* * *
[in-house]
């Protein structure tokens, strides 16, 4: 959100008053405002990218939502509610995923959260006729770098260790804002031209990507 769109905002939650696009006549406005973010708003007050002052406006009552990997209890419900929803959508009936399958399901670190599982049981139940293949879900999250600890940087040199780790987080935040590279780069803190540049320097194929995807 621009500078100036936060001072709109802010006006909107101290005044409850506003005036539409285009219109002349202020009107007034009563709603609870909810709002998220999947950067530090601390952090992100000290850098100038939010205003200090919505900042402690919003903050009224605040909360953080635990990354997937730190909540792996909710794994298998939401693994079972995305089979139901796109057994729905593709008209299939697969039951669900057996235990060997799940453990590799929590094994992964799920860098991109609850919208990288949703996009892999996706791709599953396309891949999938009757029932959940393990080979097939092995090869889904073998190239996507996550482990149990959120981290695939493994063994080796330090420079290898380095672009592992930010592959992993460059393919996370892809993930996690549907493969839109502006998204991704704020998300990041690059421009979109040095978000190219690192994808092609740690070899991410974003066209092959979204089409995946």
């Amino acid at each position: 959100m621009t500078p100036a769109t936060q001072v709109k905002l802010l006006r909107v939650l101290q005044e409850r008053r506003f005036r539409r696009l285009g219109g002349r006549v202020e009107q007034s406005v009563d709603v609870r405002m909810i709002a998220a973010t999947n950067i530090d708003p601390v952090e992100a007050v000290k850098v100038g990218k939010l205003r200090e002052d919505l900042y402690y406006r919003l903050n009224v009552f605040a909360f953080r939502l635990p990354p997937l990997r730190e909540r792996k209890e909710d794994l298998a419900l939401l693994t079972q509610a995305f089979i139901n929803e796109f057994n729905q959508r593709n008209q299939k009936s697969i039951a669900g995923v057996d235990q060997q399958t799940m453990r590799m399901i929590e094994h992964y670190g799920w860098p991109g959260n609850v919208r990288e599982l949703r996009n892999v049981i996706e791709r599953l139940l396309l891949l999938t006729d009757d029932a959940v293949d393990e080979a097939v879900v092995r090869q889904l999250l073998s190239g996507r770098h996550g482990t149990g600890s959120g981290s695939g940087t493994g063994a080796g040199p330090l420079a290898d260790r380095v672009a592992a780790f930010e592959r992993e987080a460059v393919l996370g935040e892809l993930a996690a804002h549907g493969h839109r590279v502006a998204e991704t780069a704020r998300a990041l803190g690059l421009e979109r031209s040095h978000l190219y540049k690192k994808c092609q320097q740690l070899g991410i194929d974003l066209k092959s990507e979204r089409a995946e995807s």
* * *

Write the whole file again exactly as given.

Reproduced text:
[in-house]
């Protein structure tokens, strides 16, 4: 959100008053405002990218939502509610995923959260006729770098260790804002031209990507 769109905002939650696009006549406005973010708003007050002052406006009552990997209890419900929803959508009936399958399901670190599982049981139940293949879900999250600890940087040199780790987080935040590279780069803190540049320097194929995807 621009500078100036936060001072709109802010006006909107101290005044409850506003005036539409285009219109002349202020009107007034009563709603609870909810709002998220999947950067530090601390952090992100000290850098100038939010205003200090919505900042402690919003903050009224605040909360953080635990990354997937730190909540792996909710794994298998939401693994079972995305089979139901796109057994729905593709008209299939697969039951669900057996235990060997799940453990590799929590094994992964799920860098991109609850919208990288949703996009892999996706791709599953396309891949999938009757029932959940393990080979097939092995090869889904073998190239996507996550482990149990959120981290695939493994063994080796330090420079290898380095672009592992930010592959992993460059393919996370892809993930996690549907493969839109502006998204991704704020998300990041690059421009979109040095978000190219690192994808092609740690070899991410974003066209092959979204089409995946």
């Amino acid at each position: 959100m621009t500078p100036a769109t936060q001072v709109k905002l802010l006006r909107v939650l101290q005044e409850r008053r506003f005036r539409r696009l285009g219109g002349r006549v202020e009107q007034s406005v009563d709603v609870r405002m909810i709002a998220a973010t999947n950067i530090d708003p601390v952090e992100a007050v000290k850098v100038g990218k939010l205003r200090e002052d919505l900042y402690y406006r919003l903050n009224v009552f605040a909360f953080r939502l635990p990354p997937l990997r730190e909540r792996k209890e909710d794994l298998a419900l939401l693994t079972q509610a995305f089979i139901n929803e796109f057994n729905q959508r593709n008209q299939k009936s697969i039951a669900g995923v057996d235990q060997q399958t799940m453990r590799m399901i929590e094994h992964y670190g799920w860098p991109g959260n609850v919208r990288e599982l949703r996009n892999v049981i996706e791709r599953l139940l396309l891949l999938t006729d009757d029932a959940v293949d393990e080979a097939v879900v092995r090869q889904l999250l073998s190239g996507r770098h996550g482990t149990g600890s959120g981290s695939g940087t493994g063994a080796g040199p330090l420079a290898d260790r380095v672009a592992a780790f930010e592959r992993e987080a460059v393919l996370g935040e892809l993930a996690a804002h549907g493969h839109r590279v502006a998204e991704t780069a704020r998300a990041l803190g690059l421009e979109r031209s040095h978000l190219y540049k690192k994808c092609q320097q740690l070899g991410i194929d974003l066209k092959s990507e979204r089409a995946e995807s």